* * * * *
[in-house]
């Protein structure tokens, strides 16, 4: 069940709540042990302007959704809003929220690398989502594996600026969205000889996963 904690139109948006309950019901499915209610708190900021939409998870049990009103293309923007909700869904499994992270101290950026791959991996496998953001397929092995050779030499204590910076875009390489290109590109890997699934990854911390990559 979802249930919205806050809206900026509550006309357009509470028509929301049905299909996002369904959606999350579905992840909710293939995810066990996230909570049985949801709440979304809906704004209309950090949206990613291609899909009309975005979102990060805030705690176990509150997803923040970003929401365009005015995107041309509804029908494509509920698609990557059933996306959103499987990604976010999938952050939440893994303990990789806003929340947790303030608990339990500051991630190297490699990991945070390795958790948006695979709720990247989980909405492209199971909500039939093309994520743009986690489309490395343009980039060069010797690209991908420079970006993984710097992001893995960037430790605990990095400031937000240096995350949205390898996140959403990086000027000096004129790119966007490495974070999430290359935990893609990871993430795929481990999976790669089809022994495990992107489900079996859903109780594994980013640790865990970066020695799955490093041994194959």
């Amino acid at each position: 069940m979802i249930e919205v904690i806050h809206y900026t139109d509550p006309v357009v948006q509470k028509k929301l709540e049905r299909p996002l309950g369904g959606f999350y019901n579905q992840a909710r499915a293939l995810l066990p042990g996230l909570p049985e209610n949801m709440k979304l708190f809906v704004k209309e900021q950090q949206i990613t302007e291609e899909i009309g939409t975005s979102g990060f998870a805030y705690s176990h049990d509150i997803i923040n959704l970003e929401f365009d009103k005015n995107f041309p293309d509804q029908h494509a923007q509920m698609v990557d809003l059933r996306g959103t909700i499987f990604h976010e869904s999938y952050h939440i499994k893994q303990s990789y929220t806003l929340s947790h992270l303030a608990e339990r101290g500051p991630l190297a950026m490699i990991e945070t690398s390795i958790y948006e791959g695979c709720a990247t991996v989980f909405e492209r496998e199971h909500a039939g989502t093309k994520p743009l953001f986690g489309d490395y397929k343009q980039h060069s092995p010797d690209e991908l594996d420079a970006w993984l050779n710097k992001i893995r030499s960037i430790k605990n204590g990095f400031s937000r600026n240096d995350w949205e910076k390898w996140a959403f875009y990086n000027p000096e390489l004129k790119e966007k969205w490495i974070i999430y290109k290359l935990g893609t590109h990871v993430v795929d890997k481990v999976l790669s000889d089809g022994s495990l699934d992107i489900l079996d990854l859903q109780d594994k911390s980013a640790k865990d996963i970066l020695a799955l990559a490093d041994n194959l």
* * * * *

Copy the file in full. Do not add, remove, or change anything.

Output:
[in-house]
């Protein structure tokens, strides 16, 4: 069940709540042990302007959704809003929220690398989502594996600026969205000889996963 904690139109948006309950019901499915209610708190900021939409998870049990009103293309923007909700869904499994992270101290950026791959991996496998953001397929092995050779030499204590910076875009390489290109590109890997699934990854911390990559 979802249930919205806050809206900026509550006309357009509470028509929301049905299909996002369904959606999350579905992840909710293939995810066990996230909570049985949801709440979304809906704004209309950090949206990613291609899909009309975005979102990060805030705690176990509150997803923040970003929401365009005015995107041309509804029908494509509920698609990557059933996306959103499987990604976010999938952050939440893994303990990789806003929340947790303030608990339990500051991630190297490699990991945070390795958790948006695979709720990247989980909405492209199971909500039939093309994520743009986690489309490395343009980039060069010797690209991908420079970006993984710097992001893995960037430790605990990095400031937000240096995350949205390898996140959403990086000027000096004129790119966007490495974070999430290359935990893609990871993430795929481990999976790669089809022994495990992107489900079996859903109780594994980013640790865990970066020695799955490093041994194959």
């Amino acid at each position: 069940m979802i249930e919205v904690i806050h809206y900026t139109d509550p006309v357009v948006q509470k028509k929301l709540e049905r299909p996002l309950g369904g959606f999350y019901n579905q992840a909710r499915a293939l995810l066990p042990g996230l909570p049985e209610n949801m709440k979304l708190f809906v704004k209309e900021q950090q949206i990613t302007e291609e899909i009309g939409t975005s979102g990060f998870a805030y705690s176990h049990d509150i997803i923040n959704l970003e929401f365009d009103k005015n995107f041309p293309d509804q029908h494509a923007q509920m698609v990557d809003l059933r996306g959103t909700i499987f990604h976010e869904s999938y952050h939440i499994k893994q303990s990789y929220t806003l929340s947790h992270l303030a608990e339990r101290g500051p991630l190297a950026m490699i990991e945070t690398s390795i958790y948006e791959g695979c709720a990247t991996v989980f909405e492209r496998e199971h909500a039939g989502t093309k994520p743009l953001f986690g489309d490395y397929k343009q980039h060069s092995p010797d690209e991908l594996d420079a970006w993984l050779n710097k992001i893995r030499s960037i430790k605990n204590g990095f400031s937000r600026n240096d995350w949205e910076k390898w996140a959403f875009y990086n000027p000096e390489l004129k790119e966007k969205w490495i974070i999430y290109k290359l935990g893609t590109h990871v993430v795929d890997k481990v999976l790669s000889d089809g022994s495990l699934d992107i489900l079996d990854l859903q109780d594994k911390s980013a640790k865990d996963i970066l020695a799955l990559a490093d041994n194959l």